LONDON, Sept 14 (Reuters) - Shares in online gambling companies Bwin.party and Betfair rose after the German state of Schleswig-Holstein passed gambling-friendly laws that may pave the way for less restrictive legislation throughout Germany.
Schleswig-Holstein has introduced new laws for online gambling which will enable companies to offer exchange and sports betting, as well as poker and casino games with the exception of roulette, blackjack and baccarat.
Companies will pay a 20 percent tax on gross profits, rather than the 16.67 percent tax on individual stakes proposed elsewhere, a levy which betting companies have argued would make it impossible for them to compete against state-run operators .
The Schleswig-Holstein laws, which have been approved by the EU Commission, will come into force in January and licences will become valid from March.
Shares in Bwin.party were up 13 percent to 129 pence at 1149 GMT, with Betfair up 2 percent to 722 pence.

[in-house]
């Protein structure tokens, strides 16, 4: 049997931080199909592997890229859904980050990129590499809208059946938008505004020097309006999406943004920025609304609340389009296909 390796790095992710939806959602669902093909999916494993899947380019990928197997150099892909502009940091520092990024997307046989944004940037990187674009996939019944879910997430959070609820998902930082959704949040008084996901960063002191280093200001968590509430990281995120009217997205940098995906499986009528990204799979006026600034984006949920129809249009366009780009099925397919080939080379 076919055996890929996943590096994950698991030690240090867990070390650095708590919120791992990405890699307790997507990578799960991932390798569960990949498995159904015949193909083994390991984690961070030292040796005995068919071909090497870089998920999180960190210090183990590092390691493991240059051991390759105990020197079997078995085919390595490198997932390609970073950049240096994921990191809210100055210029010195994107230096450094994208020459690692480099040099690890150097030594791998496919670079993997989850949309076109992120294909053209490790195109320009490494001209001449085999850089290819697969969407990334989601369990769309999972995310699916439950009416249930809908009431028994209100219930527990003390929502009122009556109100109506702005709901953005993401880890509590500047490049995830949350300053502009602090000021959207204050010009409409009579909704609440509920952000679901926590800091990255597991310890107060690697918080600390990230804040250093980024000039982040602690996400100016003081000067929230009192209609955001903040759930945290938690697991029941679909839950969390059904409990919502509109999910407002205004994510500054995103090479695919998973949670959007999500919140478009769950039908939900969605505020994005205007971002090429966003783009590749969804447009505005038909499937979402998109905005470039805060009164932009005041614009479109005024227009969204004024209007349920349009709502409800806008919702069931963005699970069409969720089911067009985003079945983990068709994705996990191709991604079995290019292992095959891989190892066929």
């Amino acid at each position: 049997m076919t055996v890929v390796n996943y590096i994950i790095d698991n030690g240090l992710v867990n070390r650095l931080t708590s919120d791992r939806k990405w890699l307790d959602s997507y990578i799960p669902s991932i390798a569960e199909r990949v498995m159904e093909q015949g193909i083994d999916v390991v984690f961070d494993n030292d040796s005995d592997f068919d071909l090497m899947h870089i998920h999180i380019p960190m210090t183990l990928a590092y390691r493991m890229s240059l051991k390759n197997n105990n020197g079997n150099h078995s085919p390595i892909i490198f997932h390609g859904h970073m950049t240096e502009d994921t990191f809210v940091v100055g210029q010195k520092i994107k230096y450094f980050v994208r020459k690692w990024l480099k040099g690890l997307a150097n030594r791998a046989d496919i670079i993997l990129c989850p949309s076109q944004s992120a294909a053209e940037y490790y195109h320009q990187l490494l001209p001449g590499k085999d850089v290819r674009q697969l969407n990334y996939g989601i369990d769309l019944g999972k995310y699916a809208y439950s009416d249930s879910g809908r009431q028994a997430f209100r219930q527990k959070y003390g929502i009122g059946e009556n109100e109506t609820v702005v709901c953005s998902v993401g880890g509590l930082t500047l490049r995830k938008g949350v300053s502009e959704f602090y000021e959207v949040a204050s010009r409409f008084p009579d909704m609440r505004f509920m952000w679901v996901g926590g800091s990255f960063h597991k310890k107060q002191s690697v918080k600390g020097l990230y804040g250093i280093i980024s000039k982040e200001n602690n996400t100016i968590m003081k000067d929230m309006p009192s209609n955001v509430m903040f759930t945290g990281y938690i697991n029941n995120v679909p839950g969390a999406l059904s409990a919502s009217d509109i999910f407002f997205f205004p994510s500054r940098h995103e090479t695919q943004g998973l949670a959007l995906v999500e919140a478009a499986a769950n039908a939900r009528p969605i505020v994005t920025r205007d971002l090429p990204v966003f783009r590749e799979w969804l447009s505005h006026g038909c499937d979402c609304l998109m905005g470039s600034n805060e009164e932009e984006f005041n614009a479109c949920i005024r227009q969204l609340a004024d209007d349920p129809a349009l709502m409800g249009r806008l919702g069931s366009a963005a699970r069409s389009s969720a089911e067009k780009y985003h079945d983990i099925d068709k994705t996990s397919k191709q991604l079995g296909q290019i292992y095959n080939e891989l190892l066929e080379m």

“At best this represents the opening up of Germany to online gaming, in due course, on reasonable commercial terms. At worst it will greatly delay the introduction of a more restrictive regime,” said Numis analyst Ivor Jones.
“This news greatly reduces the risk to Bwin.party in relation to its largest market in our view,” he added.
Both Bwin.party - formed earlier this year by the merger between Partygaming and Austria’s Bwin - and Betfair told Reuters they intended to apply for licences in the state.
“The resolution passed today is an important and groundbreaking step on the way to an open and regulated gambling market in Germany,” Bwin.party said.
Betfair said it hoped other German states would now introduce similar legislation.
“We are now hopeful that the other 15 German States will make the regulated amendments to their proposed State Treaty, in order to bring it into line with EU law,” it said. (Reporting by Matt Scuffham, Editing by Rosalba O’Brien)